Make IoT more secure & prevent IoT Bot attacks
The new hit HBO science fiction series Westworld is set in the future where we are told society has now moved into a state where all diseases are cured and people live in ease because everything is taken care of for them. The show then focuses on a Western theme park where humans interact with extraordinarily lifelike robots – until the robots start to exhibit strange behavior and do things they aren’t supposed to. I won’t spoil the show for you, but I do find it interesting that even in a world where all human disease is cured, computer viruses still exist…
The fact is what was once science fiction is becoming closer to reality every day, the promise of a fully interconnected world where everything “talks” to each other (and to us) is just about here. My home can now be fully adjusted by an app on my phone. Everything from temperature, lights, door locks, alarms, background music, and even my coffee maker are connected to the internet and can be controlled by me and my family. The Internet of things (IoT) revolution is here and will continue to grow rapidly over the next decade making our lives exponentially more connected and easier. But, as our science fiction stories predict, the potential for harm due to malicious attacks also grows greater and more dangerous.
Challenging the sheriff
Recently, a botnet called “Mirai” has been identified which targets vulnerable IoT devices and uses them to launch DDoS attacks as well as spread to other systems. This particular botnet infects systems due to the fact that many smaller IoT devices never have their default username and password credentials changed. Many users never think to change the default password on their internet connected camera, or Wi-Fi gateway, or home DVR. This malware uses a simple brute force attack to test 61 known default credentials against the device. Once it gains access to the device it “phones home” to download the full malicious code and then runs it. After that it begins to search out other potential targets.
What makes these attacks so devastating is the shear speed and volume of such attacks due to the amount of devices that can quickly be infected used for an attack. In one test conducted by Robert Graham of Errata Security, he demonstrated that an IoT security camera could be infected in as little as 98 seconds. After that the camera could be used to launch a DDoS attack with surprising power – potentially as much as 1.75 Million HTTP-Requests per second.
“IoT botnets like Mirai have the potential to cut off whole continents from the Internet with DDoS attacks aimed at critical infrastructure. Anyone managing IoT devices has the responsibility to secure them.”Marius Heuler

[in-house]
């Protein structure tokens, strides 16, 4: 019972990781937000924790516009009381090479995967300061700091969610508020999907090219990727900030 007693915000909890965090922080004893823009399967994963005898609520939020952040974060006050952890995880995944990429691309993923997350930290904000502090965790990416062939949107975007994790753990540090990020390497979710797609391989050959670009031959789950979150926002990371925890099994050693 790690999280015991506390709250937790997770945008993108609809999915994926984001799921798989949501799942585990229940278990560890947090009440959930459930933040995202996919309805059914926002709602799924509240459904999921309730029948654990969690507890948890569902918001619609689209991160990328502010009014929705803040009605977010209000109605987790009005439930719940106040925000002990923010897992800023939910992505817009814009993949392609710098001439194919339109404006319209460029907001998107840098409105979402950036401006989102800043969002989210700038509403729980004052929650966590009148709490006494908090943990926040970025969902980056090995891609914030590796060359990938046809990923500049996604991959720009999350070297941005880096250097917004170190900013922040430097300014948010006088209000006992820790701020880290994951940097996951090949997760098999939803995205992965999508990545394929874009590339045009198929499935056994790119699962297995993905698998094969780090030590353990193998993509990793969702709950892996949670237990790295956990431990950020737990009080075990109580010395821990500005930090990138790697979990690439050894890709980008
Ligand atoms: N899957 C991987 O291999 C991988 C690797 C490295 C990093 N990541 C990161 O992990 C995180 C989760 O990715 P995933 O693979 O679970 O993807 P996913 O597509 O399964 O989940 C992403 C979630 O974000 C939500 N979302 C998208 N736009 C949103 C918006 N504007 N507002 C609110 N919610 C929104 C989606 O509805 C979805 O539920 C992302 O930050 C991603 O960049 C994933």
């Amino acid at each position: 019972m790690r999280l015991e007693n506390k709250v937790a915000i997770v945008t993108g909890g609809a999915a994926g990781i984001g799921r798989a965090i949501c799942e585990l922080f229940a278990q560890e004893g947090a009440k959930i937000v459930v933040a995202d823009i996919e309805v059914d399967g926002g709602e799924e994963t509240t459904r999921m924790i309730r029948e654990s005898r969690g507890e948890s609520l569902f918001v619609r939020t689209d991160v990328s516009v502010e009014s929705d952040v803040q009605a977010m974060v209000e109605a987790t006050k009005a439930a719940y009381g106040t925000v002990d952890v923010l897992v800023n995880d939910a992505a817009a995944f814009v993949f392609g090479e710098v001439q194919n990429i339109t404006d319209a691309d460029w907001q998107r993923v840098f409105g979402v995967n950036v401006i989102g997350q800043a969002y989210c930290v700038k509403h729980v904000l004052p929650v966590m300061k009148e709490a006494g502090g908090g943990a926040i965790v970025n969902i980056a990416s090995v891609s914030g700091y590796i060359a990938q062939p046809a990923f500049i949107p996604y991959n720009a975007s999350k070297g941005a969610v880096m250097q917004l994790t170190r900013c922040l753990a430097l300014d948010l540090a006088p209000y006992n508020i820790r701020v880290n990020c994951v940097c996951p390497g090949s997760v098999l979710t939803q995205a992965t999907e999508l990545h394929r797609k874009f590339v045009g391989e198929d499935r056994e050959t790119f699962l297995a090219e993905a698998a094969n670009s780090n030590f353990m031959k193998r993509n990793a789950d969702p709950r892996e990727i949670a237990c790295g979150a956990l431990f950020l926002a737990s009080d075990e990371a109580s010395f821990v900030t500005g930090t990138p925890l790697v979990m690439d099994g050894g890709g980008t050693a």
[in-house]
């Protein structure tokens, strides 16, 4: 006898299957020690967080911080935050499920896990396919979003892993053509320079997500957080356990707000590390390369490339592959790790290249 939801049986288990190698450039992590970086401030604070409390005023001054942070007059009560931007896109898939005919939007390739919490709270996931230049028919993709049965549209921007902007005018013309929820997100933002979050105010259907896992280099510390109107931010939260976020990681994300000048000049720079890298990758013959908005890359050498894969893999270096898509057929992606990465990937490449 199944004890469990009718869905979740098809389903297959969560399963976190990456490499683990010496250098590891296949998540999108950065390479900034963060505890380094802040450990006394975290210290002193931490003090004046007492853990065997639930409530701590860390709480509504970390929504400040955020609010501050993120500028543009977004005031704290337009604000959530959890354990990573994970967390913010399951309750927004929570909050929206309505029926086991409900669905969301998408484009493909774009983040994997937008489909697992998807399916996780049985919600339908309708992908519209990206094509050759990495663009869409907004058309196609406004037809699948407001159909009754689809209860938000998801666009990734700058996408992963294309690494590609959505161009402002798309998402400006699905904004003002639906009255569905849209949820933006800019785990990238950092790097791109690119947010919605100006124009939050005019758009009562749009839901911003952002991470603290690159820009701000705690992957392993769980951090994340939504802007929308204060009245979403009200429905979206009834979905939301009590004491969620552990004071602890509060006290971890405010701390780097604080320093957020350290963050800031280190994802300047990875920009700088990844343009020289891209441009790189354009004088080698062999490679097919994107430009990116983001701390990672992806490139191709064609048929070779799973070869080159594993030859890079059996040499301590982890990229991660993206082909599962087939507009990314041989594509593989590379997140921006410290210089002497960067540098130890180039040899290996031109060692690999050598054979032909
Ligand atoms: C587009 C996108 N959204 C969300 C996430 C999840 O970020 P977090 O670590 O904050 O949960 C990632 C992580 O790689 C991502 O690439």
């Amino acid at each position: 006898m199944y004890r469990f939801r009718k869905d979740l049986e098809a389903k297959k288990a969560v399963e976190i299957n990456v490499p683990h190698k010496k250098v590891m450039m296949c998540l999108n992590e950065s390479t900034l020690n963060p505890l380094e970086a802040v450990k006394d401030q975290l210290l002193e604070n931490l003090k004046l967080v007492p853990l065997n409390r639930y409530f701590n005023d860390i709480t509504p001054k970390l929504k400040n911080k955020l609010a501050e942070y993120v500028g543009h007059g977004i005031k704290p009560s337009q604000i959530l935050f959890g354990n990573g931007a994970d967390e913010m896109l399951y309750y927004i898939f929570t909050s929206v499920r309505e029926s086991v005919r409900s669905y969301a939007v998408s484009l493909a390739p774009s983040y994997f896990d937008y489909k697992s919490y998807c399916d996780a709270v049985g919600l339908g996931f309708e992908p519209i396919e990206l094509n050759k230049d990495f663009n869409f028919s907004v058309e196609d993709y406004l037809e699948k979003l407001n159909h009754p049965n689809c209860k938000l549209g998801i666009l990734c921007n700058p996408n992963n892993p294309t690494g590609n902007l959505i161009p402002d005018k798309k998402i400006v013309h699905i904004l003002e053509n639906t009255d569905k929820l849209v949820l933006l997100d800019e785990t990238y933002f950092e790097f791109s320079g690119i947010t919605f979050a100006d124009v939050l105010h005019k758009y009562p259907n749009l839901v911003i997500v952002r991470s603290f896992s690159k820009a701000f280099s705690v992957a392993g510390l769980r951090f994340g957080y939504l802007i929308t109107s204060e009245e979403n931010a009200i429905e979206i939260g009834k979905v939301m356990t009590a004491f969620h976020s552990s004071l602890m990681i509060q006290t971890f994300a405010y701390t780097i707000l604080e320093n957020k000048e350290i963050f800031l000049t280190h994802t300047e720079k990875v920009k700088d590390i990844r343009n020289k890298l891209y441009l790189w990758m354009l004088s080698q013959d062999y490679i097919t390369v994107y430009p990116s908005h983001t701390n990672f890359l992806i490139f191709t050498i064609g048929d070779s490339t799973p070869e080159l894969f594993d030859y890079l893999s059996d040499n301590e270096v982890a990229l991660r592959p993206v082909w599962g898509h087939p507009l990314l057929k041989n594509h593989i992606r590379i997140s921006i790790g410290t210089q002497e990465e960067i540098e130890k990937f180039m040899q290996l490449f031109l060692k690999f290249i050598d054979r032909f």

I think that the Mirai Botnet is a great example of how important it is for corporate IT security teams to have a comprehensive plan and automated approach to preventing security breaches. I focus on automated approaches because as the number of connected devices increases it becomes nearly impossible to “lock down” these systems manually.
Bring the cavalry
When you have a hundred or even a few hundred devices to look after, it could possibly be done manually – but when you have thousands or tens of thousands of systems that could be infected, you must have tools to use which can detect and mitigate security holes such as default usernames and passwords left on devices.
This is where a platform like StableNet® comes in. Our unified networks & services management solution has a number of ways in which we can be used to both prevent and detect infections such as the Mirai botnet.
Prevention: Policy & vulnerability checking
One of our most advanced features is our Policy and Vulnerability Checking engine within the NCCM module (White Paper: NCCM & Compliance checking using StableNet®). By creating a simple policy that says “No devices may use the default username and password” StableNet® can then check each device on the network to see if that policy has been violated.
This can be automatically run at a scheduled interval and can also always be run when a new devices is seen on the network. Likewise, when new vulnerabilities are reported by the device vendor, we can check existing hardware and software to see if they are vulnerable (and tell you what to do if they are).
Detection: Bandwith & service monitoring
If a device or devices are compromised StableNet® can also be used to detect when the devices are being used to launch attacks through constant bandwidth monitoring and service monitoring (analyzing loads and peak traffic) as well as analyzing running processes to find root kits with tools such as chkrootkit.
For any IT team dealing with an influx of many new IoT devices, StableNet® can be a valuable tool to help both manage the process of onboarding these devices as well as securing them from attacks.
Westworld is a really entertaining TV show, but like many cowboy westerns it also reminds us that there will always be black hats in the world who want to do harm; best to keep an eye out for them and lock your (virtual) doors at night.
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Senior Solutions Architect at Infosim